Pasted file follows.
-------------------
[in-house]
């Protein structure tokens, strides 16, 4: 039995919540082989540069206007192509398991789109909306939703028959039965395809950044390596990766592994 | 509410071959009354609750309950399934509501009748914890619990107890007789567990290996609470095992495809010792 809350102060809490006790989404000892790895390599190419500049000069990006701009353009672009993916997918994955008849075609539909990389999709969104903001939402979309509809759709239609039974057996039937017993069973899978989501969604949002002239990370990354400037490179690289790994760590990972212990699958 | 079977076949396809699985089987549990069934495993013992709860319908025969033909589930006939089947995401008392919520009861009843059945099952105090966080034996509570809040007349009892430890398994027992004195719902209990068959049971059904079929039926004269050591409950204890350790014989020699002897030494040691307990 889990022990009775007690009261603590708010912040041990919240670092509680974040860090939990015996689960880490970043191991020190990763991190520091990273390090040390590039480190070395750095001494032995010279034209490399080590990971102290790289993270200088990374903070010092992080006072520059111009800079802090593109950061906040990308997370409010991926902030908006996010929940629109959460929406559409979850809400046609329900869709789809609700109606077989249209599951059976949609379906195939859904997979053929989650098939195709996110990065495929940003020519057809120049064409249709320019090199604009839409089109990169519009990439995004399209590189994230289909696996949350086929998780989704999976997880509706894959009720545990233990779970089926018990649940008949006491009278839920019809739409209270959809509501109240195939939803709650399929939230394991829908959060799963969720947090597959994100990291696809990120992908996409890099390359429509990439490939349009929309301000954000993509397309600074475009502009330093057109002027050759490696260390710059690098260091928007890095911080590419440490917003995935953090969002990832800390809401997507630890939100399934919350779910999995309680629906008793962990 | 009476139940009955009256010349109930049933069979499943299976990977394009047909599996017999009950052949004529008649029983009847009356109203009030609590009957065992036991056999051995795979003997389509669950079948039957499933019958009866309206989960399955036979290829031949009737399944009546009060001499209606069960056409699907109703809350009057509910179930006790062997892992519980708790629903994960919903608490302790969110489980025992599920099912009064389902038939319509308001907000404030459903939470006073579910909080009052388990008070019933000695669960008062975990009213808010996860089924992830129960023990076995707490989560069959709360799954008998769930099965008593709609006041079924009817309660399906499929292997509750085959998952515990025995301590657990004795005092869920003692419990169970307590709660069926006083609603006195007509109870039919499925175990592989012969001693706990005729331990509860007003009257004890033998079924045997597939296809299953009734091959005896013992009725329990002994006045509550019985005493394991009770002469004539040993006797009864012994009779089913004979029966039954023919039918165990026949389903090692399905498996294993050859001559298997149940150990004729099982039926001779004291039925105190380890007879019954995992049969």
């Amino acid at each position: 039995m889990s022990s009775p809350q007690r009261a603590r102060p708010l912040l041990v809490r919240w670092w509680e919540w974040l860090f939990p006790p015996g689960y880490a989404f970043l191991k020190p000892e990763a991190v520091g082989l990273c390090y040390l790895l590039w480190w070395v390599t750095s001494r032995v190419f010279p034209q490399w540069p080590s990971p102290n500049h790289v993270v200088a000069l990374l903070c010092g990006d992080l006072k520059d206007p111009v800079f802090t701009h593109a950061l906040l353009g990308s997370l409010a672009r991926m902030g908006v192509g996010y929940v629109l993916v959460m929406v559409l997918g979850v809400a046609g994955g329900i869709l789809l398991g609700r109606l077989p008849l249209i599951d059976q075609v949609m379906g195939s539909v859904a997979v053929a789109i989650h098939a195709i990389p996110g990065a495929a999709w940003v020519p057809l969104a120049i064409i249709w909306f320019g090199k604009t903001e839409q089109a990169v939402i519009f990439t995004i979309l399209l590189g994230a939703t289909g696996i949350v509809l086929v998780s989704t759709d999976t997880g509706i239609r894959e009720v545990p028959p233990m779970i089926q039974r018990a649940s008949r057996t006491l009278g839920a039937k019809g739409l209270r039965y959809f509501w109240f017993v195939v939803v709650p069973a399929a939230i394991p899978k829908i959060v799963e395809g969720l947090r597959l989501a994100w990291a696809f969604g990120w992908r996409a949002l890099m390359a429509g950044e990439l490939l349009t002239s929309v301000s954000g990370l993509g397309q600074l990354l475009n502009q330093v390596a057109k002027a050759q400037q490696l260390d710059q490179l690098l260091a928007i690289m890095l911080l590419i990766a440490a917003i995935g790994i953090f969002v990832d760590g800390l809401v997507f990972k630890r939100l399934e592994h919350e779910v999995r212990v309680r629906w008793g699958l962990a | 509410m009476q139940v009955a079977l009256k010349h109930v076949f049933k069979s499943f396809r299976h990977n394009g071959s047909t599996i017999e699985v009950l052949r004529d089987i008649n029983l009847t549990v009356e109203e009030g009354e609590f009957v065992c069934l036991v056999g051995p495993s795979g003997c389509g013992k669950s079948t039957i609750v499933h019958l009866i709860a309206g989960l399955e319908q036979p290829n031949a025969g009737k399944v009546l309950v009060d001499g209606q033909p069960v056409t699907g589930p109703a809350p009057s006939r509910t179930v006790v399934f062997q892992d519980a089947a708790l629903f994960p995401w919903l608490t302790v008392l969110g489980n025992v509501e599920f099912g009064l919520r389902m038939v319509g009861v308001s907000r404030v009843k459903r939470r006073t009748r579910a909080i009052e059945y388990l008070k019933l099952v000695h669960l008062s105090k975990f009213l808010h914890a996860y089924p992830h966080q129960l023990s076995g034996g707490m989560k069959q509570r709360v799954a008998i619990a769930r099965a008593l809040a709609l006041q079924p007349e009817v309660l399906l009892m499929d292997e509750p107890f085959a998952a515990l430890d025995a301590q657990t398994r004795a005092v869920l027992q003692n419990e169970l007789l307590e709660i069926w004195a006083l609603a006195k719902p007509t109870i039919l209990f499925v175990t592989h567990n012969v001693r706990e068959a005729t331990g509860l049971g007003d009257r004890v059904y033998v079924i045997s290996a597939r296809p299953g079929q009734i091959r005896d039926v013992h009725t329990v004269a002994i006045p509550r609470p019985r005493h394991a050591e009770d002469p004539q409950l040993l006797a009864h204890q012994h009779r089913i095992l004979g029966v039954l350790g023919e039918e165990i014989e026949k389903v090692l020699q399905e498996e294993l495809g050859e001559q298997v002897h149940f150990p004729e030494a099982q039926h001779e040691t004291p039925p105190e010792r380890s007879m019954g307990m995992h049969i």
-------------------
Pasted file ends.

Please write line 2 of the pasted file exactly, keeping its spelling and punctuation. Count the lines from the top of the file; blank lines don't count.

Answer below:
């Protein structure tokens, strides 16, 4: 039995919540082989540069206007192509398991789109909306939703028959039965395809950044390596990766592994 | 509410071959009354609750309950399934509501009748914890619990107890007789567990290996609470095992495809010792 809350102060809490006790989404000892790895390599190419500049000069990006701009353009672009993916997918994955008849075609539909990389999709969104903001939402979309509809759709239609039974057996039937017993069973899978989501969604949002002239990370990354400037490179690289790994760590990972212990699958 | 079977076949396809699985089987549990069934495993013992709860319908025969033909589930006939089947995401008392919520009861009843059945099952105090966080034996509570809040007349009892430890398994027992004195719902209990068959049971059904079929039926004269050591409950204890350790014989020699002897030494040691307990 889990022990009775007690009261603590708010912040041990919240670092509680974040860090939990015996689960880490970043191991020190990763991190520091990273390090040390590039480190070395750095001494032995010279034209490399080590990971102290790289993270200088990374903070010092992080006072520059111009800079802090593109950061906040990308997370409010991926902030908006996010929940629109959460929406559409979850809400046609329900869709789809609700109606077989249209599951059976949609379906195939859904997979053929989650098939195709996110990065495929940003020519057809120049064409249709320019090199604009839409089109990169519009990439995004399209590189994230289909696996949350086929998780989704999976997880509706894959009720545990233990779970089926018990649940008949006491009278839920019809739409209270959809509501109240195939939803709650399929939230394991829908959060799963969720947090597959994100990291696809990120992908996409890099390359429509990439490939349009929309301000954000993509397309600074475009502009330093057109002027050759490696260390710059690098260091928007890095911080590419440490917003995935953090969002990832800390809401997507630890939100399934919350779910999995309680629906008793962990 | 009476139940009955009256010349109930049933069979499943299976990977394009047909599996017999009950052949004529008649029983009847009356109203009030609590009957065992036991056999051995795979003997389509669950079948039957499933019958009866309206989960399955036979290829031949009737399944009546009060001499209606069960056409699907109703809350009057509910179930006790062997892992519980708790629903994960919903608490302790969110489980025992599920099912009064389902038939319509308001907000404030459903939470006073579910909080009052388990008070019933000695669960008062975990009213808010996860089924992830129960023990076995707490989560069959709360799954008998769930099965008593709609006041079924009817309660399906499929292997509750085959998952515990025995301590657990004795005092869920003692419990169970307590709660069926006083609603006195007509109870039919499925175990592989012969001693706990005729331990509860007003009257004890033998079924045997597939296809299953009734091959005896013992009725329990002994006045509550019985005493394991009770002469004539040993006797009864012994009779089913004979029966039954023919039918165990026949389903090692399905498996294993050859001559298997149940150990004729099982039926001779004291039925105190380890007879019954995992049969």